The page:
Another name singer I enjoyed accompanying, for a short time, was Sarah Vaughan. Also Dinah Washington, on a record date. And I don’t know if you’ve heard of Ethel Ennis —she’s a very good singer. She was a regular on the Arthur Godfrey show for quite a while. I’ve played for her many times. Others whose record dates I’ve worked on: Dakota Staton, Nancy Wilson. With such people, it’s a matter of paying very close attention to what’s going on. Well, this is really the case with small combinations like Benny Goodman, too—you must listen to whatever is happening around you.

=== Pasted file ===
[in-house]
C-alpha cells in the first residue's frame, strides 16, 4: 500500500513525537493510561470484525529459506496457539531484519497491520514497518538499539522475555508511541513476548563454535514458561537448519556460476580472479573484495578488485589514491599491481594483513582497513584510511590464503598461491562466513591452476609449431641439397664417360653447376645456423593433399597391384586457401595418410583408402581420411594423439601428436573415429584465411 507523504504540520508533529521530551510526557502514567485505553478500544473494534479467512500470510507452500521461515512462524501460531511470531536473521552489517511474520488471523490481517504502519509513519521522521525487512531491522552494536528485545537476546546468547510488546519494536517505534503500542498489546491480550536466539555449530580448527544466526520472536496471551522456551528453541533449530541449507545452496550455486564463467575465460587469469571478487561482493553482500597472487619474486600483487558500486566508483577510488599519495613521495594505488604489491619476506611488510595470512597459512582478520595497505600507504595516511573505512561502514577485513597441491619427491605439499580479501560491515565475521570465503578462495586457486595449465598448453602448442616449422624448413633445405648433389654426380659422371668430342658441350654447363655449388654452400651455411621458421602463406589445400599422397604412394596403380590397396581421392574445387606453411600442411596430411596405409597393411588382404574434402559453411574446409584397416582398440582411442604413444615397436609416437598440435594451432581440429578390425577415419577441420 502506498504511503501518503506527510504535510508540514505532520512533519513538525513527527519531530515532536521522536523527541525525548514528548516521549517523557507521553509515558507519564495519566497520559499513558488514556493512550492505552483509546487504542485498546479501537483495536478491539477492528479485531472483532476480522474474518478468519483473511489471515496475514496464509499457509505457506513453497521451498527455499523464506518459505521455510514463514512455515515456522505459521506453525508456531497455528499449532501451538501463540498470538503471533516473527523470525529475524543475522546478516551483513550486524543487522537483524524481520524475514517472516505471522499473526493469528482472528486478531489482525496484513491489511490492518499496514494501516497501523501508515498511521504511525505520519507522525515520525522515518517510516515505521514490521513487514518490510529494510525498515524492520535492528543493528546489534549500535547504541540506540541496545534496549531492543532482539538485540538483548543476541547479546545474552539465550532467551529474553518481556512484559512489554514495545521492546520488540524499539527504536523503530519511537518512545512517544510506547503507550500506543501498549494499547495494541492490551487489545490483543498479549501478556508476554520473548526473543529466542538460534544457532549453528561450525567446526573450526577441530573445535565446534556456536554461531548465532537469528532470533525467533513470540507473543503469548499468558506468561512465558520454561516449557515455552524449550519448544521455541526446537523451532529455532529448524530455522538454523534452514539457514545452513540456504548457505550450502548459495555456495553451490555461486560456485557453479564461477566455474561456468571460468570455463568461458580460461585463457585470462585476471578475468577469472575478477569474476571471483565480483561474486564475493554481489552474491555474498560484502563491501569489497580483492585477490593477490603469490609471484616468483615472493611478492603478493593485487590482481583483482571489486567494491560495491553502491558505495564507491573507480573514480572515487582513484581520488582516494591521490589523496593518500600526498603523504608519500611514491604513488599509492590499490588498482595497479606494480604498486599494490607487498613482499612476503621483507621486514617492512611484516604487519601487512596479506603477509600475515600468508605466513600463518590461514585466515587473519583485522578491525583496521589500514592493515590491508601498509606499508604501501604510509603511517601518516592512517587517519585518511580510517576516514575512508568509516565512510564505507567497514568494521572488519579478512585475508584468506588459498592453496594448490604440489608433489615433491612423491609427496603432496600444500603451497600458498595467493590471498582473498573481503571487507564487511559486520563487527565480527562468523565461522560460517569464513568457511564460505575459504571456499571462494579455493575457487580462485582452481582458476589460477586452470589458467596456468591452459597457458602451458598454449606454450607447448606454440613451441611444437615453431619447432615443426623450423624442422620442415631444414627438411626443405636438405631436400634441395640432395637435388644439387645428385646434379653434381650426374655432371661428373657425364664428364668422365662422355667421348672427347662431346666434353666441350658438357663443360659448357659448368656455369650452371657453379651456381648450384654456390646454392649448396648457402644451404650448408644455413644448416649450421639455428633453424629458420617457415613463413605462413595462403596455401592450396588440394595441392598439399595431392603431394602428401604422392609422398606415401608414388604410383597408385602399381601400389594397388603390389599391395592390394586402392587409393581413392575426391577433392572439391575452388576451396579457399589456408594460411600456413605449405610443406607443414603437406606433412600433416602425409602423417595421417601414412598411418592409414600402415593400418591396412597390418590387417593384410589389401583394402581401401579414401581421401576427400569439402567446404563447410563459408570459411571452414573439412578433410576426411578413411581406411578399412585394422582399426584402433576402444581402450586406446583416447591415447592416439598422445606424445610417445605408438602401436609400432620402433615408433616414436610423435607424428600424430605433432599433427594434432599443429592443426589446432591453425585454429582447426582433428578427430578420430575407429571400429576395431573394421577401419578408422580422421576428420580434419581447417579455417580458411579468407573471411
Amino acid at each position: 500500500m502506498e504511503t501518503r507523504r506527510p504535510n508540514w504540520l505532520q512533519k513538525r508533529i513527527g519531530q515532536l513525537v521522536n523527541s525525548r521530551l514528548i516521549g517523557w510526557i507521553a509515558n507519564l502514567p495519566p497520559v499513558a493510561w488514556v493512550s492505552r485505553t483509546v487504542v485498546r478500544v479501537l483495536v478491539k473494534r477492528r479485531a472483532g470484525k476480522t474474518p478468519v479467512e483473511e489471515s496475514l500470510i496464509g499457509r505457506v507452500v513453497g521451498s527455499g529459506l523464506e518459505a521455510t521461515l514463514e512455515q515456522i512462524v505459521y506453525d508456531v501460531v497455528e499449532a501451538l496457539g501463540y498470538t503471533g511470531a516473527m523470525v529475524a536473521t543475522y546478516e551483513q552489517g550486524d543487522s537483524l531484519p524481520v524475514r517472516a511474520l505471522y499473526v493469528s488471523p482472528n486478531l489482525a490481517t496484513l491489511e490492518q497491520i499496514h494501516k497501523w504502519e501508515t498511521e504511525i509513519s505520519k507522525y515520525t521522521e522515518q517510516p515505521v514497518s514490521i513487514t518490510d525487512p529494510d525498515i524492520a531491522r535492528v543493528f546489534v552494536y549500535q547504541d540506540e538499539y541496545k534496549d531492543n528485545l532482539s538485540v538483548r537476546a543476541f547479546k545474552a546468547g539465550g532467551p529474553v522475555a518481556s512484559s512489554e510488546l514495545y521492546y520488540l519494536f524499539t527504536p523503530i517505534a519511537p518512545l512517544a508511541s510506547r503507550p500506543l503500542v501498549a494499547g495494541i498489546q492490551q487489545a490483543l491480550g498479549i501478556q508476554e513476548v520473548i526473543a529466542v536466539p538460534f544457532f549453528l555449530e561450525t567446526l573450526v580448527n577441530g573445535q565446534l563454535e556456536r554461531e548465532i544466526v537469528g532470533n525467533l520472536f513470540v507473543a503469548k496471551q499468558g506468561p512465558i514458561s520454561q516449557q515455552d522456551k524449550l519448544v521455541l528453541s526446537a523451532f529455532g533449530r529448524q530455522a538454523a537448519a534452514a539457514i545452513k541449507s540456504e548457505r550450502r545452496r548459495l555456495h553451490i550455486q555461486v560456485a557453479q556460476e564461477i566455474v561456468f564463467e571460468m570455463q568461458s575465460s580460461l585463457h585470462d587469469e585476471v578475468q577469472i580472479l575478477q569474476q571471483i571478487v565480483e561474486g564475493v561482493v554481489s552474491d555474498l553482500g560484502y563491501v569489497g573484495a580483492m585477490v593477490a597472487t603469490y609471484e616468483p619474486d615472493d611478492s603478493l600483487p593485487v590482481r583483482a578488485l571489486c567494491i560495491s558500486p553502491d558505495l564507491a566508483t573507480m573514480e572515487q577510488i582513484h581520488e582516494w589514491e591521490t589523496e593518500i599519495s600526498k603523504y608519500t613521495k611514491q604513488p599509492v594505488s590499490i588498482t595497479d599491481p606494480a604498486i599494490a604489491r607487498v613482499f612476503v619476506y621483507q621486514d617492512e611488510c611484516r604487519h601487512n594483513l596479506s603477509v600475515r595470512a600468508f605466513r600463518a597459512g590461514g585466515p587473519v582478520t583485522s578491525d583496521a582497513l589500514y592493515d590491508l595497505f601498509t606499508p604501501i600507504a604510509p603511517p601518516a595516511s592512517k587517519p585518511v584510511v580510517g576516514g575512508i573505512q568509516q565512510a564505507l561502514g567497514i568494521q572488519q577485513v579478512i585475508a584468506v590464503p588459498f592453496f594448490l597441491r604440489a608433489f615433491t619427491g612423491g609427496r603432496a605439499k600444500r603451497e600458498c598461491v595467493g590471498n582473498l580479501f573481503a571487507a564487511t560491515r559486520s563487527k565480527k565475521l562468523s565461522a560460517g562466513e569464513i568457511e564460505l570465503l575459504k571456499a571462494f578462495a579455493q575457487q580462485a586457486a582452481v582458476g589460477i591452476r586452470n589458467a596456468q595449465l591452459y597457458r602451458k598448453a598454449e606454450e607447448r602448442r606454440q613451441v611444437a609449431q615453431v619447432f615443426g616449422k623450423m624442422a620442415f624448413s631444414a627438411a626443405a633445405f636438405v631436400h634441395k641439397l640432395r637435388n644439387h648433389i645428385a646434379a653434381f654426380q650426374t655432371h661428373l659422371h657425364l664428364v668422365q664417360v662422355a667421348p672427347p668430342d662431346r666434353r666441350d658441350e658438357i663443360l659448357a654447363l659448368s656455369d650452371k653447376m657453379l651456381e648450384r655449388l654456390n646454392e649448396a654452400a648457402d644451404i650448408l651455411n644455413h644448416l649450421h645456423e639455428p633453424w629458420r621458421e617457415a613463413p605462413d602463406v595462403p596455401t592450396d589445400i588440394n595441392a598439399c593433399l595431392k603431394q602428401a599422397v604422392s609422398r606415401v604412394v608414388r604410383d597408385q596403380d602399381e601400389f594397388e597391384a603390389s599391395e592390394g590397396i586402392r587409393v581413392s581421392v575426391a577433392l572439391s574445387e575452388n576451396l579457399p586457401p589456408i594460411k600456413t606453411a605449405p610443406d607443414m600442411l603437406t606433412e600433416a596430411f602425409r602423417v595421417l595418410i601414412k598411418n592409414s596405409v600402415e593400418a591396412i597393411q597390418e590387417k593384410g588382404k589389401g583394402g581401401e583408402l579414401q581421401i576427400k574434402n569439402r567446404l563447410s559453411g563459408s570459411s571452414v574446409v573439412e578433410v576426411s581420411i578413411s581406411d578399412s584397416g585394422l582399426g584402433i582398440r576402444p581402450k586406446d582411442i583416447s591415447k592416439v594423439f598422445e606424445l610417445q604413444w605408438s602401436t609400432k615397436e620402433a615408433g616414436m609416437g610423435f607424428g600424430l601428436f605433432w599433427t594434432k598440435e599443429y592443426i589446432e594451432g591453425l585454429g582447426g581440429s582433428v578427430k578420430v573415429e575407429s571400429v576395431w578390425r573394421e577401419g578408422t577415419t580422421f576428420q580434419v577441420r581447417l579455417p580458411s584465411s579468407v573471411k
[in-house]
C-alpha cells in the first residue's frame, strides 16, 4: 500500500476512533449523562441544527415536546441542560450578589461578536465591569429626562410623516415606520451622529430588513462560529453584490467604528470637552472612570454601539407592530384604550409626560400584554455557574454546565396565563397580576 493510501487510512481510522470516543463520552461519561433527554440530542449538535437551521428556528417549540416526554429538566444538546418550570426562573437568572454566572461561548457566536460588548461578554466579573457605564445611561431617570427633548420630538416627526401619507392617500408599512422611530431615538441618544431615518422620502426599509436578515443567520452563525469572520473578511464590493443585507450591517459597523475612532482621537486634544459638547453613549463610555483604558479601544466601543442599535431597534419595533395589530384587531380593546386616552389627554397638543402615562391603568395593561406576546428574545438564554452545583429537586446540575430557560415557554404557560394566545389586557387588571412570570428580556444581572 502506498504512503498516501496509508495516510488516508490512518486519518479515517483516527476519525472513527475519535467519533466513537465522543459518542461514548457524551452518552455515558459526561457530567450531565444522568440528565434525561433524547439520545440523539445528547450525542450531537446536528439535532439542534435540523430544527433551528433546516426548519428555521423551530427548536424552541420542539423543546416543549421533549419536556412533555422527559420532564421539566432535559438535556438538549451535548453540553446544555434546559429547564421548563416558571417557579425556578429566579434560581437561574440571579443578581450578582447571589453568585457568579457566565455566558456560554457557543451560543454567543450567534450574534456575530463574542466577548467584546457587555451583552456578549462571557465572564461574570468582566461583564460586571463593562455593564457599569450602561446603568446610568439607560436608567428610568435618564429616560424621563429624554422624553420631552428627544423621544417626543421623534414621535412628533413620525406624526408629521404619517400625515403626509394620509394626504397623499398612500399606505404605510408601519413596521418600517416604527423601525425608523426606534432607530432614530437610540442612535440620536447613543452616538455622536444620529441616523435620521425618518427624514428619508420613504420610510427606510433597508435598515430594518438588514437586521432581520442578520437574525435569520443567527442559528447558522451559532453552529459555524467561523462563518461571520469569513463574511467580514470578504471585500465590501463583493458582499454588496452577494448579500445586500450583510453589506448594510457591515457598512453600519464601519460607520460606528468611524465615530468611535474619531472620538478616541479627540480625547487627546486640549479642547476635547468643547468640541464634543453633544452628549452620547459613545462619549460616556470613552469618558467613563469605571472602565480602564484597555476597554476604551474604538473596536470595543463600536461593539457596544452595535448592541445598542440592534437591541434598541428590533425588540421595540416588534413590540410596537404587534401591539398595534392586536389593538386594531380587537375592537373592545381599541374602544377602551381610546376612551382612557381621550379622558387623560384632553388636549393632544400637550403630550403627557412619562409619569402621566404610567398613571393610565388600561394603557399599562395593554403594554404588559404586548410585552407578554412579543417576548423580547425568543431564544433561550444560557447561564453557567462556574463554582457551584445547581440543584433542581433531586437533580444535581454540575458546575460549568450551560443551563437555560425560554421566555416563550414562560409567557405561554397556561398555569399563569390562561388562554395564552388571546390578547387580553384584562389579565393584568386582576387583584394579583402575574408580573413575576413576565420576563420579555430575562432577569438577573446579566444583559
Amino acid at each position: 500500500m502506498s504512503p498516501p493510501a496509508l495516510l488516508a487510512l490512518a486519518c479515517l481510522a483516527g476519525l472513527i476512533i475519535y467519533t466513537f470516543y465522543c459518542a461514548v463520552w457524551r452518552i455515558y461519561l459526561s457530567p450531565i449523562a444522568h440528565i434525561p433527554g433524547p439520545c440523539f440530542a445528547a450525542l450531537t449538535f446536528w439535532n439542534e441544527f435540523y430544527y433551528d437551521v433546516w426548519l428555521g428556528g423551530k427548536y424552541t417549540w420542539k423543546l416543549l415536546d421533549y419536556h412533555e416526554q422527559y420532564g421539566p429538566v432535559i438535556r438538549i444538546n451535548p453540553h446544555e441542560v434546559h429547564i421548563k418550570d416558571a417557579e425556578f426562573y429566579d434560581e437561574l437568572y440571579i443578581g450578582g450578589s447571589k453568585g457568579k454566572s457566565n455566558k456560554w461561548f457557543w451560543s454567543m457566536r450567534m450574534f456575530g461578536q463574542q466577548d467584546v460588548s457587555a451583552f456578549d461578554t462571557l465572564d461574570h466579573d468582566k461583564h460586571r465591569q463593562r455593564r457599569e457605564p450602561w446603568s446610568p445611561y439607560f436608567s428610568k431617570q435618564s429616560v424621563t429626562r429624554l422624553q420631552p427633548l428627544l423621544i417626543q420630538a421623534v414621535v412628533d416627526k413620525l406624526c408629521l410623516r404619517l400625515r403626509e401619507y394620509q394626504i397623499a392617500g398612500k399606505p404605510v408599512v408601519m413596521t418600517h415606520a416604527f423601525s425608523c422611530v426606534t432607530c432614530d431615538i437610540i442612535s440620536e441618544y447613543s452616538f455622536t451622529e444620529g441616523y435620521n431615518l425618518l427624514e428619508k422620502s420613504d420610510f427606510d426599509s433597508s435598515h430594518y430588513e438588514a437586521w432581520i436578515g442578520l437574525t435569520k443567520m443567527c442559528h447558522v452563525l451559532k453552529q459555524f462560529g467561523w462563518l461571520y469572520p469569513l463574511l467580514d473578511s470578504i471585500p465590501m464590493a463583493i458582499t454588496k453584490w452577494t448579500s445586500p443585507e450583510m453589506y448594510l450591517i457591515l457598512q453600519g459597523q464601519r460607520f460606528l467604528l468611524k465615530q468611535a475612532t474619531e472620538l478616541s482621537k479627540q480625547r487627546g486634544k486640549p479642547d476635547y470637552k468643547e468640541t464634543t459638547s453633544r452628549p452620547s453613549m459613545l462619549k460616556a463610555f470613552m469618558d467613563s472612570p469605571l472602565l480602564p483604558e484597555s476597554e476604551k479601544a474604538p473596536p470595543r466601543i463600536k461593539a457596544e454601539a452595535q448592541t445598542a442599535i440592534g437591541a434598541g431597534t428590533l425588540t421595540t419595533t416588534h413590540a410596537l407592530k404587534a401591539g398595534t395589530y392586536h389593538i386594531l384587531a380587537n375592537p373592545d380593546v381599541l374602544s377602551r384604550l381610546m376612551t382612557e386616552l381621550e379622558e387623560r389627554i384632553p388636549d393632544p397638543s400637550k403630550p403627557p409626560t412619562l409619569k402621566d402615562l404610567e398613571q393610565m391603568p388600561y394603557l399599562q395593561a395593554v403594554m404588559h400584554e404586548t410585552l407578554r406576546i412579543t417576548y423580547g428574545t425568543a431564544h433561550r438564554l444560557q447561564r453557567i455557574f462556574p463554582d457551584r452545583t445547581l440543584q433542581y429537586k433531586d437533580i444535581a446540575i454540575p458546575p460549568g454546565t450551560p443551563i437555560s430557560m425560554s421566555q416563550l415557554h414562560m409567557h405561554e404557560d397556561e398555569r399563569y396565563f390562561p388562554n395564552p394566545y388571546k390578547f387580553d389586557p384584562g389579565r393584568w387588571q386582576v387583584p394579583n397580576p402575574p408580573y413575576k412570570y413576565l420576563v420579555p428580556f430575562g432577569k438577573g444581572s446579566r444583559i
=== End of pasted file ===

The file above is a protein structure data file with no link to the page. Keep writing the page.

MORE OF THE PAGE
Yes, I thought that time in the ‘fifties when myself, Wendell Marshall and Kenny Clarke were the house rhythm section for the Savoy label was a very productive period. You certainly had a lot of freedom, solo–wise. We made records with Frank Wess, Frank Foster, Milt Jackson, Cannonball and Nat Adderley. Ozzie Cadena was the producer of many of those dates: he was a real jazz fan. In fact, he used to write some of the liner notes on the album covers. So we had a lot of fun there.

Regarding my own record dates: since then—one comes to mind, a date that was arranged by Oliver Nelson, called “The Happenings.” I used an electronic harpsichord for half of the date, piano for the other half. It was a fairly large band, which changed personnel and size on almost every side. Clark Terry was on it, and one of the tunes we did was “Winchester Cathedral”—Clark sang it, using a Louis Armstrong type of gravel voice. He gave a good imitation, actually. As an overall production, it was very interesting.